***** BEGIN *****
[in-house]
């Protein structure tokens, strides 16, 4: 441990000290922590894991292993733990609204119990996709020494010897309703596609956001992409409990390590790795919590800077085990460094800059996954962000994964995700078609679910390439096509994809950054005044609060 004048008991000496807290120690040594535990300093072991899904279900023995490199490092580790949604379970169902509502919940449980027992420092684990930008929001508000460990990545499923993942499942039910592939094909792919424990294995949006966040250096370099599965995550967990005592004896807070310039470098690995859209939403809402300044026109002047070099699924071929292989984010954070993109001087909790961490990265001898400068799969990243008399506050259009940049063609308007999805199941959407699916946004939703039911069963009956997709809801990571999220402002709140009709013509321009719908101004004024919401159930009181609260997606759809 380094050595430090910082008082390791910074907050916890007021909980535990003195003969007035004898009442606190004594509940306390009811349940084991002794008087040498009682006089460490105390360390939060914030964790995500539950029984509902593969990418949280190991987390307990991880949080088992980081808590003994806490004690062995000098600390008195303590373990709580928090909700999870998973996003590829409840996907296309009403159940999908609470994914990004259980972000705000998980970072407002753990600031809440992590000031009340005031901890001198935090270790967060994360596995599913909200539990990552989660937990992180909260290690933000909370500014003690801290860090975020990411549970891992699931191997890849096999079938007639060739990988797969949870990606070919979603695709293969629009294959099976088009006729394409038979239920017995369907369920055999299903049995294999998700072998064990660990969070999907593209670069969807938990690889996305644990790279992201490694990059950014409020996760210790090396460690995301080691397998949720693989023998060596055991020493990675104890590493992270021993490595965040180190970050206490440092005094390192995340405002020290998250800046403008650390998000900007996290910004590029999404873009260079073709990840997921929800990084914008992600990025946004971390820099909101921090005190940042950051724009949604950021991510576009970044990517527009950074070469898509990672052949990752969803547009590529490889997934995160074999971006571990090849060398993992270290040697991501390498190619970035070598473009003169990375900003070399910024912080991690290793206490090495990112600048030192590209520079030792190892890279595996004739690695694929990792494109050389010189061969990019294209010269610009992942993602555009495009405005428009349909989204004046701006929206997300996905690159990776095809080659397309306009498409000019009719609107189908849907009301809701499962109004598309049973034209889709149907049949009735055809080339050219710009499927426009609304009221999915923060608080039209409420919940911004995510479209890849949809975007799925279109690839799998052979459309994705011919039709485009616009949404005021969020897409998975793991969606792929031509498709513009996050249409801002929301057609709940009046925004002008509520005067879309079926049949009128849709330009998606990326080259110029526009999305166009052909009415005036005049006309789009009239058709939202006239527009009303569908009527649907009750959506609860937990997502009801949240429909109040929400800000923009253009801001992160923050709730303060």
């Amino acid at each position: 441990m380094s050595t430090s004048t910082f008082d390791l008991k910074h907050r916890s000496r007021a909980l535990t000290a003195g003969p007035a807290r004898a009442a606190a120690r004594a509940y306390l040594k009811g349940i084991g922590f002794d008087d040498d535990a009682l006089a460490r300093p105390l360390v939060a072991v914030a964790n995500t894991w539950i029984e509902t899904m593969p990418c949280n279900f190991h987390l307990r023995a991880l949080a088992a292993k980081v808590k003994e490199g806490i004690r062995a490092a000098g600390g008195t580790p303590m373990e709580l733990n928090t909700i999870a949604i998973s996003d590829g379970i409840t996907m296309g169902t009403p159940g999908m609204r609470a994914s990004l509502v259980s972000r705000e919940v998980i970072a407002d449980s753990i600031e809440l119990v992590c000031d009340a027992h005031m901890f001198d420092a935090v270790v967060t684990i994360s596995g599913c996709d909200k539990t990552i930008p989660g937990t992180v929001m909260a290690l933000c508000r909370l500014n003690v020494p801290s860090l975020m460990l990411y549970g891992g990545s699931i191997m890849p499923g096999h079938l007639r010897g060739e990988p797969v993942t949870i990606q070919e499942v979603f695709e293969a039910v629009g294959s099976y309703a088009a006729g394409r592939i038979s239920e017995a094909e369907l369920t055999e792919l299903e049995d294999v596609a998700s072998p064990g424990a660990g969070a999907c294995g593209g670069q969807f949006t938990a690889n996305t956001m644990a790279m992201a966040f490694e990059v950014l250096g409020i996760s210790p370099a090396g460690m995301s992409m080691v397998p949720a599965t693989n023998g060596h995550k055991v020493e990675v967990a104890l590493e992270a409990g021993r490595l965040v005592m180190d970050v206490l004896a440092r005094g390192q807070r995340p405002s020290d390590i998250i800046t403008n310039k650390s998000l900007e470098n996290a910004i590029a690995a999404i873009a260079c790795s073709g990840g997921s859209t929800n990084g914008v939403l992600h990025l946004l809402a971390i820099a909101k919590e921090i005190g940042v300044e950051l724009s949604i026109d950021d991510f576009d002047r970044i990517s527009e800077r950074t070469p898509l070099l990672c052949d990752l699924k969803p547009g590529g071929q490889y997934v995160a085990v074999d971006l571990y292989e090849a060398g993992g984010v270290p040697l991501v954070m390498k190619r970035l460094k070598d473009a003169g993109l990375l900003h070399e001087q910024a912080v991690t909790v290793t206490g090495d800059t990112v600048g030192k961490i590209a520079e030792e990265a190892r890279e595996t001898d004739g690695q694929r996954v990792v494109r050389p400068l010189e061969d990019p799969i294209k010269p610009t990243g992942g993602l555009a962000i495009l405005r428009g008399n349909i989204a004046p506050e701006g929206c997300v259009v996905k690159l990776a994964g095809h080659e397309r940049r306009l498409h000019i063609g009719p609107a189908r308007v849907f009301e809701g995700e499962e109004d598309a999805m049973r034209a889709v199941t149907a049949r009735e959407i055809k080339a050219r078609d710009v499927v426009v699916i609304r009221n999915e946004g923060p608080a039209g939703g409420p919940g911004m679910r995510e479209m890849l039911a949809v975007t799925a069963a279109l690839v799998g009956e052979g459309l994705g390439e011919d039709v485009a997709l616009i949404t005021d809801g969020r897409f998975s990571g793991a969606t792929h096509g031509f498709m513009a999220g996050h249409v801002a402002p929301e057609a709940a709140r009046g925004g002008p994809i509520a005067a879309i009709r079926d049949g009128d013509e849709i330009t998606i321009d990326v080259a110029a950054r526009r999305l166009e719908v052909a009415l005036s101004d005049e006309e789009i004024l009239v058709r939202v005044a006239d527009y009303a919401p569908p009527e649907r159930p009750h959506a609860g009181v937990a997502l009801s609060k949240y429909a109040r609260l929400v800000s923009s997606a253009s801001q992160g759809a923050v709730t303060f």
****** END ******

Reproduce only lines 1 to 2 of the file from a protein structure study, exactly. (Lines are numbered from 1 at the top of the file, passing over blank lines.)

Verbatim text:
[in-house]
């Protein structure tokens, strides 16, 4: 441990000290922590894991292993733990609204119990996709020494010897309703596609956001992409409990390590790795919590800077085990460094800059996954962000994964995700078609679910390439096509994809950054005044609060 004048008991000496807290120690040594535990300093072991899904279900023995490199490092580790949604379970169902509502919940449980027992420092684990930008929001508000460990990545499923993942499942039910592939094909792919424990294995949006966040250096370099599965995550967990005592004896807070310039470098690995859209939403809402300044026109002047070099699924071929292989984010954070993109001087909790961490990265001898400068799969990243008399506050259009940049063609308007999805199941959407699916946004939703039911069963009956997709809801990571999220402002709140009709013509321009719908101004004024919401159930009181609260997606759809 380094050595430090910082008082390791910074907050916890007021909980535990003195003969007035004898009442606190004594509940306390009811349940084991002794008087040498009682006089460490105390360390939060914030964790995500539950029984509902593969990418949280190991987390307990991880949080088992980081808590003994806490004690062995000098600390008195303590373990709580928090909700999870998973996003590829409840996907296309009403159940999908609470994914990004259980972000705000998980970072407002753990600031809440992590000031009340005031901890001198935090270790967060994360596995599913909200539990990552989660937990992180909260290690933000909370500014003690801290860090975020990411549970891992699931191997890849096999079938007639060739990988797969949870990606070919979603695709293969629009294959099976088009006729394409038979239920017995369907369920055999299903049995294999998700072998064990660990969070999907593209670069969807938990690889996305644990790279992201490694990059950014409020996760210790090396460690995301080691397998949720693989023998060596055991020493990675104890590493992270021993490595965040180190970050206490440092005094390192995340405002020290998250800046403008650390998000900007996290910004590029999404873009260079073709990840997921929800990084914008992600990025946004971390820099909101921090005190940042950051724009949604950021991510576009970044990517527009950074070469898509990672052949990752969803547009590529490889997934995160074999971006571990090849060398993992270290040697991501390498190619970035070598473009003169990375900003070399910024912080991690290793206490090495990112600048030192590209520079030792190892890279595996004739690695694929990792494109050389010189061969990019294209010269610009992942993602555009495009405005428009349909989204004046701006929206997300996905690159990776095809080659397309306009498409000019009719609107189908849907009301809701499962109004598309049973034209889709149907049949009735055809080339050219710009499927426009609304009221999915923060608080039209409420919940911004995510479209890849949809975007799925279109690839799998052979459309994705011919039709485009616009949404005021969020897409998975793991969606792929031509498709513009996050249409801002929301057609709940009046925004002008509520005067879309079926049949009128849709330009998606990326080259110029526009999305166009052909009415005036005049006309789009009239058709939202006239527009009303569908009527649907009750959506609860937990997502009801949240429909109040929400800000923009253009801001992160923050709730303060």